OXFORD UNIVERSITY PRESS

The Oxford Handbook of Well-Being and Public Policy

ISBN : 9780199325818

Price(incl.tax): 
¥26,950
Author: 
Matthew D. Adler; Marc Fleurbaey
Pages
984 Pages
Format
Hardcover
Size
171 x 248 mm
Pub date
Jun 2016
Series
Oxford Handbooks
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What are the methodologies for assessing and improving governmental policy in light of well-being? The Oxford Handbook of Well-Being and Public Policy provides a comprehensive, interdisciplinary treatment of this topic. The contributors draw from welfare economics, moral philosophy, and psychology and are leading scholars in these fields. The Handbook includes thirty chapters divided into four Parts. Part I covers the full range of methodologies for evaluating governmental policy and assessing societal condition-including the leading approaches in current use by policymakers and academics, and emerging techniques. Part II focuses on the nature of well-being itself. What, indeed, constitutes an individual's welfare? What makes her life go better or worse? Part III addresses the measurement of well-being and the thorny topic of interpersonal comparisons. How can we construct a meaningful scale of individual welfare, which allows for comparisons of well-being levels and differences, both within one individual's life, and across lives? Finally, Part IV reviews the major challenges to designing governmental policy around individual well-being.

Index: 

1. Introduction
Matthew D. Adler and Marc Fleurbaey

PART I: METHODS OF POLICY ASSESSMENT
2. GDP and Welfare
Paul Schreyer
3. Cost-Benefit Analysis
Robin Boadway
4. Inequality and Poverty Measures
Frank A. Cowell
5. Social Welfare Functions
John A. Weymark
6. QALY-Based Cost Effectiveness Analysis
Jose Maria Abellan, Carmen Herrero, and Jose-Luis Pinto-Prades
7. Fair Allocation
William Thomson
8. Social Ordering Functions
Francois Maniquet
9. Multidimensional Indicators of Inequality and Poverty
Satya R. Chakravarty and Maria Ana Lugo
10. Happiness-Based Policy Analysis
Daniel Fujiwara and Paul Dolan

PART II: CONCEPTIONS OF WELL-BEING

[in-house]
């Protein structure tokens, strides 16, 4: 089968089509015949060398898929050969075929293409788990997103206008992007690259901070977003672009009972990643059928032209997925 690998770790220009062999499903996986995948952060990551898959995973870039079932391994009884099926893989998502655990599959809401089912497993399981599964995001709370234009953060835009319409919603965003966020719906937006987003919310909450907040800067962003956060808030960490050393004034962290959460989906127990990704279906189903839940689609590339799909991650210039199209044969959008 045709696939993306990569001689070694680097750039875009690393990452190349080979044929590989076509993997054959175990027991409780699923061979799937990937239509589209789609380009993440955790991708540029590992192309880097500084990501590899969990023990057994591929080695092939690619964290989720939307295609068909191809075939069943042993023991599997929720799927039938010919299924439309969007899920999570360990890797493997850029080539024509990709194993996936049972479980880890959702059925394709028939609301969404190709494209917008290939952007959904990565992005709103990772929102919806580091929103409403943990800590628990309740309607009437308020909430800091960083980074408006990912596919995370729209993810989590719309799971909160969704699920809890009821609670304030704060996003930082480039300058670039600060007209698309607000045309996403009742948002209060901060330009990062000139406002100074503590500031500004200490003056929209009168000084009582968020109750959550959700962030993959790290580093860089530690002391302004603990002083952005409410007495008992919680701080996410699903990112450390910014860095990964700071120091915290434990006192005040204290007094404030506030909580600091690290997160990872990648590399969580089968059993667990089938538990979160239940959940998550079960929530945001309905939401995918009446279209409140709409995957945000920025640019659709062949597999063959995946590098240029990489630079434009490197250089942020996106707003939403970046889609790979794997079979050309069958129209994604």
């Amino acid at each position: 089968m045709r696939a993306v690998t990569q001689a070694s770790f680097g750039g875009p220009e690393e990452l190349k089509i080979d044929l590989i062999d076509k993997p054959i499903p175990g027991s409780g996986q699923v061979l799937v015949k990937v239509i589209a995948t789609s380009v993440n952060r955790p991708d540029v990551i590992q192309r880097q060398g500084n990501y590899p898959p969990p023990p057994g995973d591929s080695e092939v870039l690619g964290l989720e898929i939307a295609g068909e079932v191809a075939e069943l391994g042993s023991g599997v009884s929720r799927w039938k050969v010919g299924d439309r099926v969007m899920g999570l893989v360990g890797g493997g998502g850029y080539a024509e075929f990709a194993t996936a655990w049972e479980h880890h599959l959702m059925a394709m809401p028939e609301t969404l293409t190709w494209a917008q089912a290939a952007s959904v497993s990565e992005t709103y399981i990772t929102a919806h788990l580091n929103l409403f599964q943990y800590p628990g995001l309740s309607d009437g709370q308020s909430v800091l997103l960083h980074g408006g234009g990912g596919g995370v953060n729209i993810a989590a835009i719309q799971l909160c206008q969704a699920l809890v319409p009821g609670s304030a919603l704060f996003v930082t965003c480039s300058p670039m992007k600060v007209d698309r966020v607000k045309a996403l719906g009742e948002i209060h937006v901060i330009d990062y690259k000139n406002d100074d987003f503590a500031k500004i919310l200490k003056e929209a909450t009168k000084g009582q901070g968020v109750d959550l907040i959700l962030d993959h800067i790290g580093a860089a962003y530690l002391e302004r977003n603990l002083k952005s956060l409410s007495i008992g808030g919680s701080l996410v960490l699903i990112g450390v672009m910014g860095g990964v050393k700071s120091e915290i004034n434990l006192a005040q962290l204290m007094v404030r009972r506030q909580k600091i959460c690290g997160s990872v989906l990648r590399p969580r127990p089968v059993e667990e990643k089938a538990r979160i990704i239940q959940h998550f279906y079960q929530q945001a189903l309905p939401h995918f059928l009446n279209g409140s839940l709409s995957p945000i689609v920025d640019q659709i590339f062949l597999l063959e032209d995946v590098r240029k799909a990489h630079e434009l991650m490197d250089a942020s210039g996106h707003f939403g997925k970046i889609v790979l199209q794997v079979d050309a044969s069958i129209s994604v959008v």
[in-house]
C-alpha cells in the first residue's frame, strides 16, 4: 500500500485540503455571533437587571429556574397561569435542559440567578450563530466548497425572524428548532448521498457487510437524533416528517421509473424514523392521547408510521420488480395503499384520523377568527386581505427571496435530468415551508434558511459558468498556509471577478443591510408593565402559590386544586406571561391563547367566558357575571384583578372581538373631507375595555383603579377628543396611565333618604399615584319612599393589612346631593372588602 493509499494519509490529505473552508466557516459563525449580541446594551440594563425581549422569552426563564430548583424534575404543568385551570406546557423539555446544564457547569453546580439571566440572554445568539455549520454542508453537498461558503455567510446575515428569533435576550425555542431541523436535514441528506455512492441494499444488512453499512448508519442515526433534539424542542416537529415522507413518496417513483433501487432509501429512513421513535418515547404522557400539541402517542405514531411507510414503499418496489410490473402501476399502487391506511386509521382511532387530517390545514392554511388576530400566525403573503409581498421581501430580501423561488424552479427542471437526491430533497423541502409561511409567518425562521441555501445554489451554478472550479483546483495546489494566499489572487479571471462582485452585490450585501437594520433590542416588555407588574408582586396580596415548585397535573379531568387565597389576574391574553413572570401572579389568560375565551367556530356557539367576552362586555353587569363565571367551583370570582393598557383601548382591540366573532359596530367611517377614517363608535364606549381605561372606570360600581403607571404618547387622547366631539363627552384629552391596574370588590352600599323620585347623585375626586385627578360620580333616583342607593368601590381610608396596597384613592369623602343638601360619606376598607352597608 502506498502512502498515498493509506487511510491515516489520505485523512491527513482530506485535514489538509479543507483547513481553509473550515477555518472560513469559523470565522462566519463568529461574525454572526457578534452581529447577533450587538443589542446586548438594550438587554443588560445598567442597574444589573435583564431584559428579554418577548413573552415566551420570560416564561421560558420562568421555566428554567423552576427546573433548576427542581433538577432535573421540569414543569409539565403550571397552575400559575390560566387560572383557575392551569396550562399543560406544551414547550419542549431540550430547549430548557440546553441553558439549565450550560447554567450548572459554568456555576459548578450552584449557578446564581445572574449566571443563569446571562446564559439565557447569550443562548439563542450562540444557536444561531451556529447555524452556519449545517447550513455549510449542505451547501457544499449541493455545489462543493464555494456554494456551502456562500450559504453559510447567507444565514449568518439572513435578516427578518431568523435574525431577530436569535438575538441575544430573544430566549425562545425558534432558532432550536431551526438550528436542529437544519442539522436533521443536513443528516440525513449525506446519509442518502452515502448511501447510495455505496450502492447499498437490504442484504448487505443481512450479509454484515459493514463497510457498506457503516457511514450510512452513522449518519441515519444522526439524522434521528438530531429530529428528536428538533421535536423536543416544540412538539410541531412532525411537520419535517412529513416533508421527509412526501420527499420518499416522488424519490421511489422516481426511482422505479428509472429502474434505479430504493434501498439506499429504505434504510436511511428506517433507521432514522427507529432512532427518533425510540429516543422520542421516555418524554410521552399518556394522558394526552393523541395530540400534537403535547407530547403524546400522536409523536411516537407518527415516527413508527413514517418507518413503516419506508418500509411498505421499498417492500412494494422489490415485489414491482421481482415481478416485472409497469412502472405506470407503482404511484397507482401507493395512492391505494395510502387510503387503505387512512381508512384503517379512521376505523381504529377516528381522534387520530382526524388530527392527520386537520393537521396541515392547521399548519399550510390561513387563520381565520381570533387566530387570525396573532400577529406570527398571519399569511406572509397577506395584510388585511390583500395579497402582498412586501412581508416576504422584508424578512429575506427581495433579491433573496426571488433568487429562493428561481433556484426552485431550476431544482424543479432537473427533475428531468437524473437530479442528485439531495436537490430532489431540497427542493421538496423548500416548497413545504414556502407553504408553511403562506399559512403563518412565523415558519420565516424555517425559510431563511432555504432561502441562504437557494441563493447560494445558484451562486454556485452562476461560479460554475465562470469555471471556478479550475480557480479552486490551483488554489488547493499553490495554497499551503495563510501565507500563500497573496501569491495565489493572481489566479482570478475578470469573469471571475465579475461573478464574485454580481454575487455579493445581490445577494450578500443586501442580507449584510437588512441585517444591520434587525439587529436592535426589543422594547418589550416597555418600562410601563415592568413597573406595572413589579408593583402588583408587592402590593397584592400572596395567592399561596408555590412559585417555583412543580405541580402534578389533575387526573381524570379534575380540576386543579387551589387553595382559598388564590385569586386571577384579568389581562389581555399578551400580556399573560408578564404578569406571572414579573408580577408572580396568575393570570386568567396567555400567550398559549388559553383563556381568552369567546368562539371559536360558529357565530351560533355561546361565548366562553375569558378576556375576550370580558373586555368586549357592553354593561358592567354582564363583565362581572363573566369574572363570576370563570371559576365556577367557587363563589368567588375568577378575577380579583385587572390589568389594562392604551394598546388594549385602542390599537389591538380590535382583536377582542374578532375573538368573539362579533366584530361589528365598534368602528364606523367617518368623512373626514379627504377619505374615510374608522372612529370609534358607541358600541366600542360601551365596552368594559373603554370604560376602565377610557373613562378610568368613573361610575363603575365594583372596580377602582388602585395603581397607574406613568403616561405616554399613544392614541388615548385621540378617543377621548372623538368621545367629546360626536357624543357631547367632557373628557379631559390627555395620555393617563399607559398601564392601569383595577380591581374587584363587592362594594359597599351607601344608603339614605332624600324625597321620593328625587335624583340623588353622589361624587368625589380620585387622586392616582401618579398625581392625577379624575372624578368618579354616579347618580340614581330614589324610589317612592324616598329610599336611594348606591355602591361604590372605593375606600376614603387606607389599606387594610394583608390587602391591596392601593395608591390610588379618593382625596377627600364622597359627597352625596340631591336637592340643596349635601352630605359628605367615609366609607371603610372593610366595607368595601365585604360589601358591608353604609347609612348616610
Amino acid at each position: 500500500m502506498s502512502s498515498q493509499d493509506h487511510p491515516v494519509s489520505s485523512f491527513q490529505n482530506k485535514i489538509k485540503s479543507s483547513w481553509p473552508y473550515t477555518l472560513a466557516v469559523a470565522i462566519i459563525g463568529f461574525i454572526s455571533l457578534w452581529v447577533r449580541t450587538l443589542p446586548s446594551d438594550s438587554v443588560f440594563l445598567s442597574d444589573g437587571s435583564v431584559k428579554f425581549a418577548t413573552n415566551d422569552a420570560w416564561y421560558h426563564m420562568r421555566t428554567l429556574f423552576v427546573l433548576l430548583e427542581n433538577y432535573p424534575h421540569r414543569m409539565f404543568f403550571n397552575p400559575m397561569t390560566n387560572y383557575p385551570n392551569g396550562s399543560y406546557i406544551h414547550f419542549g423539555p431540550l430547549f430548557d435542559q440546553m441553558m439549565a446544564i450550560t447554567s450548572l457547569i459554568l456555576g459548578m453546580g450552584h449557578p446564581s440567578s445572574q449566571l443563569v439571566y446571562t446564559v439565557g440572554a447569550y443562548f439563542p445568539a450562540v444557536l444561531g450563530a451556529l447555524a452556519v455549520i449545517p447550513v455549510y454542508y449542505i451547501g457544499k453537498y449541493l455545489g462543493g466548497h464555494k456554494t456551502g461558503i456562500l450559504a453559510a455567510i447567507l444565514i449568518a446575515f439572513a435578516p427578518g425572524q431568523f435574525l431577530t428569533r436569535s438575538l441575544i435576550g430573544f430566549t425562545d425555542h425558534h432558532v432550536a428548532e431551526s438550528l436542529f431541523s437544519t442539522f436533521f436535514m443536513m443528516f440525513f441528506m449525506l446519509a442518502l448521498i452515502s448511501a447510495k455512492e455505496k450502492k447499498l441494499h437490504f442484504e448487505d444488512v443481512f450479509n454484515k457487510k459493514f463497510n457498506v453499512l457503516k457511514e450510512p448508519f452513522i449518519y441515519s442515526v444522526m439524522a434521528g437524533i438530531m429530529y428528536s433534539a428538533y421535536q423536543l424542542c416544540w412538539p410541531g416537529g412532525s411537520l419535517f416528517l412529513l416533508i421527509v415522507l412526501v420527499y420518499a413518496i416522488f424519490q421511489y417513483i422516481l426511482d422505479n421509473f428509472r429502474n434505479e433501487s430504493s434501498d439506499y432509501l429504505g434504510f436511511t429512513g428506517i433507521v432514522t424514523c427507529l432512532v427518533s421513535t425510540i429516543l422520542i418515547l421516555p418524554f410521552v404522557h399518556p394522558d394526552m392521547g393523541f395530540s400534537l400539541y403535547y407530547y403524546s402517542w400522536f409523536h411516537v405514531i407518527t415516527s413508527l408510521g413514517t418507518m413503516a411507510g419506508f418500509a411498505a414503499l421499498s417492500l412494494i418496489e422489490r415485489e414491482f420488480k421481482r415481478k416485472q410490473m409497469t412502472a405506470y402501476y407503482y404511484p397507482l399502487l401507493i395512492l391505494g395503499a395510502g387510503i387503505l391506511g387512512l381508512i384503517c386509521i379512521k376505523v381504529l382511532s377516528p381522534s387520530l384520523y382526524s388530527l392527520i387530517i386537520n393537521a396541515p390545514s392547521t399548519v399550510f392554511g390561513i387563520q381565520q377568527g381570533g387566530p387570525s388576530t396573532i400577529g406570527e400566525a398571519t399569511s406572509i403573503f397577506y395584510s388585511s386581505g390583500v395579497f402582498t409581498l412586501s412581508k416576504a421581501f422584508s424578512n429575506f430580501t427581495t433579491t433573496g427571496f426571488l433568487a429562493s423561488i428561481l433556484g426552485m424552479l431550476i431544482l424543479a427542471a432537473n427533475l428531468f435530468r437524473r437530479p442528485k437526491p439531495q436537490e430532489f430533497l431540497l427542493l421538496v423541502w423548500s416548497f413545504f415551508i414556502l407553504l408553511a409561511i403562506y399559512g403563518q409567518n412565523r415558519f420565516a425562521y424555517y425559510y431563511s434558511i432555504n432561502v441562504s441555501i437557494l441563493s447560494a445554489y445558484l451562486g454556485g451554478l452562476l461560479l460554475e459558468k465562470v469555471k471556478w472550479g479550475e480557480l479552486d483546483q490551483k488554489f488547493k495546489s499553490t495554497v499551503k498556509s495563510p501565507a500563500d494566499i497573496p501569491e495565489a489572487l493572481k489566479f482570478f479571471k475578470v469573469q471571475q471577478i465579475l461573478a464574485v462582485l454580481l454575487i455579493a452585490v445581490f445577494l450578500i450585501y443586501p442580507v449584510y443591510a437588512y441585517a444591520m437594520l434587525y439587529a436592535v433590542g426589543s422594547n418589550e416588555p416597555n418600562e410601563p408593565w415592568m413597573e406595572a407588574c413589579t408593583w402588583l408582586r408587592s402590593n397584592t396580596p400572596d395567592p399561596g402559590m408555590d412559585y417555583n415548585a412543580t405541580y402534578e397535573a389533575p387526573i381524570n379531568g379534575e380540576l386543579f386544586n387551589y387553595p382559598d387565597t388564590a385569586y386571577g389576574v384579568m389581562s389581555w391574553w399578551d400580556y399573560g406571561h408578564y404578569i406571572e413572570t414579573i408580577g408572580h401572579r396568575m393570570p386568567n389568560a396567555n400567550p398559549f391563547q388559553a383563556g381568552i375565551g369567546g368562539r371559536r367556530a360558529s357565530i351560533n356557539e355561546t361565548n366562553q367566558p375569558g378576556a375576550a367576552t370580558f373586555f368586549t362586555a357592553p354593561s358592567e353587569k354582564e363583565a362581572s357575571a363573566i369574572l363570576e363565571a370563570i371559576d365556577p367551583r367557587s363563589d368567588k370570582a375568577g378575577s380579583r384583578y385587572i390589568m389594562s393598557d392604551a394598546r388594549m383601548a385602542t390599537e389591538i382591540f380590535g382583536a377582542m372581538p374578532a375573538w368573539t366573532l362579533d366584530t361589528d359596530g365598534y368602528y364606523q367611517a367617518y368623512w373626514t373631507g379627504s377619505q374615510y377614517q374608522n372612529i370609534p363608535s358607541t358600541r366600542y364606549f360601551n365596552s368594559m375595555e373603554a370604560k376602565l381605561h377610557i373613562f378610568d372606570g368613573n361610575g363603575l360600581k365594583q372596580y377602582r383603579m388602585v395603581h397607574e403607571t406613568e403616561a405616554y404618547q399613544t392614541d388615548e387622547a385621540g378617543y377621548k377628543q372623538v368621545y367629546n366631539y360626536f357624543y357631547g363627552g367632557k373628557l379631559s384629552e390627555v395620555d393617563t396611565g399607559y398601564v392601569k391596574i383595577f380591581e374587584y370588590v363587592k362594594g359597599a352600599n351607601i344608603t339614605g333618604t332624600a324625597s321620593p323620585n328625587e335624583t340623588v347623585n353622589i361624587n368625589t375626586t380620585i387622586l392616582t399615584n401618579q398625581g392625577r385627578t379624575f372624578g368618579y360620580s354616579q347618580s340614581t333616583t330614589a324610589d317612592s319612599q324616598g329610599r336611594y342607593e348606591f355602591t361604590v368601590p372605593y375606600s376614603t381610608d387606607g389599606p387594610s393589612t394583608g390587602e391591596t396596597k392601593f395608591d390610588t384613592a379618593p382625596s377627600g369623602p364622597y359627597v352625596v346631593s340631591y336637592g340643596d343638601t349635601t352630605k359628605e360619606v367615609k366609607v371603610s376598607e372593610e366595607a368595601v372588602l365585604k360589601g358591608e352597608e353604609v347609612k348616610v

11. Preference-Based Views of Well-Being
Krister Bykvist
12. Mental-State Approaches to Well-Being
Daniel M. Haybron
13. Objective Goods
Thomas Hurka
14. Subjective Well-Being in Psychology
Richard E. Lucas
15. Subjective Well-Being in Economics
Carol Graham

PART III: MEASURING WELL-BEING: A DEBATE
16. Equivalent Income
Marc Fleurbaey
17. Extended Preferences
Matthew D. Adler
18. SWB as a Measure of Individual Well-Being
Andrew E. Clark
19. Does the Choice of Well-Being Measure Matter Empirically? An Illustration with German Data
Koen Decancq and Dirk Neumann.
20. Does Fairness Require a Multidimensional Approach?
Richard Arneson
21. The Capability Approach
Sabina Alkire
22. Measuring Poverty: A Proposal
Thomas Pogge and Scott Wisor
23. Multidimensional Poverty Indices: A Critical Assessment
Jean-Yves Duclos and Luca Tiberti

PART IV: CHALLENGES FOR POLICY ASSESSMENT
24. Social Evaluation under Risk and Uncertainty
Philippe Mongin and Marcus Pivato.
25. Individual Responsibility and Equality of Opportunity
Francisco H.G. Ferriera and Vito Peragine.
26. Welfare Comparisons with Heterogeneous Prices, Consumption, and Preferences
D.S. Prasada Rao
27: Welfare and the Household
P.A. Chiappori
28. Preference Inconsistency: A Psychological Perspective
Eldar Shafir
29. Lifetime Well-Being, Mortality Risk, and Public Policy
Gregory Ponthiere
30. The Well-Being of Future Generations
John Broome

About the author: 

Marc Fleurbaey is Robert E. Kuenne Professor of Economics and Humanistic Studies and Professor of Public Affairs at the Center for Human Values at Princeton University. He has widely published in the field of welfare economics, social choice theory, and public economics.; Matthew Adler is Richard A. Horvitz Professor of Law and Professor of Economics, Philosophy, and Public Policy at Duke University. He works at the intersection of law, welfare economics, social choice theory, and normative ethics. Adler previously taught at the University of Pennsylvania Law School, and has been a visiting professor at the University of Chicago, Columbia University, and the University of Virginia.

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